vector has capacity and it has size. The capacity is the number of elements for which memory has been allocated. Size is the number of elements which are actually in the vector. A
vector is empty when its size is 0. So,
size() returns 0 and
true. That says nothing about the capacity of the
vector at that point (that would depend on things like the number of insertions and erasures that have been done to the
vector since it was created).
capacity() will tell you the current capacity - that is the number of elements that the
vector can hold before it will have to reallocate its internal storage in order to hold more.
So, when you construct a
vector, it has a certain size and a certain capacity. A default-constructed
vector will have a size of zero and an implementation-defined capacity. You can insert elements into the
vector freely without worrying about whether the
vector is large enough - up to
max_size() being the maximum capacity/size that a
vector can have on that system (typically large enough not to worry about). Each time that you insert an item into the
vector, if it has sufficient capacity, then no memory-allocation is going to be allocated to the
vector. However, if inserting that element would exceed the capacity of the
vector, then the
vector's memory is internally re-allocated so that it has enough capacity to hold the new element as well as an implementation-defined number of new elements (typically, the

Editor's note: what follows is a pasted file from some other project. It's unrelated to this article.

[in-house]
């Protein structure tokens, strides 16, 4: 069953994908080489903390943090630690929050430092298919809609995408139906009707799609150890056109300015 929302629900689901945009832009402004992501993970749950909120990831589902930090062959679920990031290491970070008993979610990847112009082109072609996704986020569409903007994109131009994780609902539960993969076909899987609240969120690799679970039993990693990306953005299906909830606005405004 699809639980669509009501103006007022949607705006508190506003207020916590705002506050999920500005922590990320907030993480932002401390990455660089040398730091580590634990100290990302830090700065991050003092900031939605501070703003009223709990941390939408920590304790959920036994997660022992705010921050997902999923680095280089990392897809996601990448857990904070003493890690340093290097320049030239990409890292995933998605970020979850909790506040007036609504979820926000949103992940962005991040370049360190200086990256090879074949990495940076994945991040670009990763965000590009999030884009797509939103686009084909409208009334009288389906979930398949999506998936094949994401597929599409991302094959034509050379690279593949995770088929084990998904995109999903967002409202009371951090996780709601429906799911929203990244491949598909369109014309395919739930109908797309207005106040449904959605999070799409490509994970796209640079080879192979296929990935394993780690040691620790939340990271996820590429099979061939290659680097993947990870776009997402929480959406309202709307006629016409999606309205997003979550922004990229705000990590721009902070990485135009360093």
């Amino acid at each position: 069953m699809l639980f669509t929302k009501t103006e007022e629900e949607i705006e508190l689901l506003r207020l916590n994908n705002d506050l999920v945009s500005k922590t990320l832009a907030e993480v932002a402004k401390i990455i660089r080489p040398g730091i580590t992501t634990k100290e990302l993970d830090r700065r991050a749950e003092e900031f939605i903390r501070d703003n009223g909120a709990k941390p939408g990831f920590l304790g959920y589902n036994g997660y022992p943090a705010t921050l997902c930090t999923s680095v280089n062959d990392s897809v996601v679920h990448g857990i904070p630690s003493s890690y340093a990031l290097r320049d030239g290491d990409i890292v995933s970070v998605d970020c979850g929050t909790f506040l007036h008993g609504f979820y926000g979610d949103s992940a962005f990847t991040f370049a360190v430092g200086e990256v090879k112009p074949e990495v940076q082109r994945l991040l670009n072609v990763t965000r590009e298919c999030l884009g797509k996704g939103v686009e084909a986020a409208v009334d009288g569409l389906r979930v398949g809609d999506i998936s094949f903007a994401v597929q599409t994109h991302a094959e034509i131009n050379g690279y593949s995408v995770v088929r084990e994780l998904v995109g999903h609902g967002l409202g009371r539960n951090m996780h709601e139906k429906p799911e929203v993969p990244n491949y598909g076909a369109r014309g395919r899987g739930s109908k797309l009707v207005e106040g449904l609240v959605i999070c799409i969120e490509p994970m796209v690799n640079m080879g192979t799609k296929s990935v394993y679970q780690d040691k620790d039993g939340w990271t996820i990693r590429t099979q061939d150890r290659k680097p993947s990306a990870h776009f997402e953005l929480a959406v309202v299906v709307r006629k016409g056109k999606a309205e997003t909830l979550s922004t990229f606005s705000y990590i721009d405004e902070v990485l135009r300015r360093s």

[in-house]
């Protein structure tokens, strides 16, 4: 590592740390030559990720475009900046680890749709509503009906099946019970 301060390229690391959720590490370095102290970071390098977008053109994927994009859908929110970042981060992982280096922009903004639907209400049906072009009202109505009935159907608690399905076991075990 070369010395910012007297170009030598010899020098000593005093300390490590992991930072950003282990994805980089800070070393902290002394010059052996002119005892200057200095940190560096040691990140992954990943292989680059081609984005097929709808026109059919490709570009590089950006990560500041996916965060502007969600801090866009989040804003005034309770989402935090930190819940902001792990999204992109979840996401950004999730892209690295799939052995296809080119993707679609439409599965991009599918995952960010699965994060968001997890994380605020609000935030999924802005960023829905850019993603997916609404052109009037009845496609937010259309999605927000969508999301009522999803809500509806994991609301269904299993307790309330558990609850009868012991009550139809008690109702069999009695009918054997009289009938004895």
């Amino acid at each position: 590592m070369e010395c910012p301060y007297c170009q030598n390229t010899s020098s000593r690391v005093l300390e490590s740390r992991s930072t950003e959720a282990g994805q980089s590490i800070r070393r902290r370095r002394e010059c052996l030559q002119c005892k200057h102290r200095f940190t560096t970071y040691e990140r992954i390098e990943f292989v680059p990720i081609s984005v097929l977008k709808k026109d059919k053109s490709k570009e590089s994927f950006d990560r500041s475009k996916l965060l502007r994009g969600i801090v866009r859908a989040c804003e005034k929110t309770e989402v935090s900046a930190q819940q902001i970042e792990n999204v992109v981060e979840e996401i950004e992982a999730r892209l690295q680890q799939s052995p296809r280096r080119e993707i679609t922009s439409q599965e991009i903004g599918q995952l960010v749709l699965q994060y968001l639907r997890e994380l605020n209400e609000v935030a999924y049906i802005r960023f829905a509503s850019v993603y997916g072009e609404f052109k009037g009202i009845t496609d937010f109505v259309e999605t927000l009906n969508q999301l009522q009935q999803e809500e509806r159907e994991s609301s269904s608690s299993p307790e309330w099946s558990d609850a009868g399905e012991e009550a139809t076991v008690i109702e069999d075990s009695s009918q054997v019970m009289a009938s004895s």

vector will probably double in capacity) and that element is inserted into the vector. This happens without you having to worry about increasing the
vector's capacity. And it happens in constant amortized time, so you don't generally need to worry about it being a performance problem.
If you do find that you're adding to a
vector often enough that many reallocations occur, and it's a performance problem, then you can call
reserve() which will set the capacity to at least the given value. Typically, you'd do this when you have a very good idea of how many elements your
vector is likely to hold. However, unless you know that it's going to a performance issue, then it's probably a bad idea. It's just going to complicate your code. And constant amortized time will generally be good enough to avoid performance issues.
You can also construct a
vector with a given number of default-constructed elements as you mentioned, but unless you really want those elements, then that would be a bad idea.
vector is supposed to make it so that you don't have to worry about reallocating the container when you insert elements into it (like you would have to with an array), and default-constructing elements in it for the purposes of allocating memory is defeating that. If you really want to do that, use
reserve(). But again, don't bother with
reserve() unless you're certain that it's going to improve performance. And as was pointed out in another answer, if you're inserting elements into the
vector based on user input, then odds are that the time cost of the I/O will far exceed the time cost in reallocating memory for the
vector on those relatively rare occasions when it runs out of capacity.
capacity() // Returns the number of elements that the vector can hold
reserve() // Sets the minimum capacity of the vector.
clear() // Removes all elements from the vector.
empty() // Returns true if the vector has no elements.
resize() // Changes the size of the vector.
size() // Returns the number of items in the vector.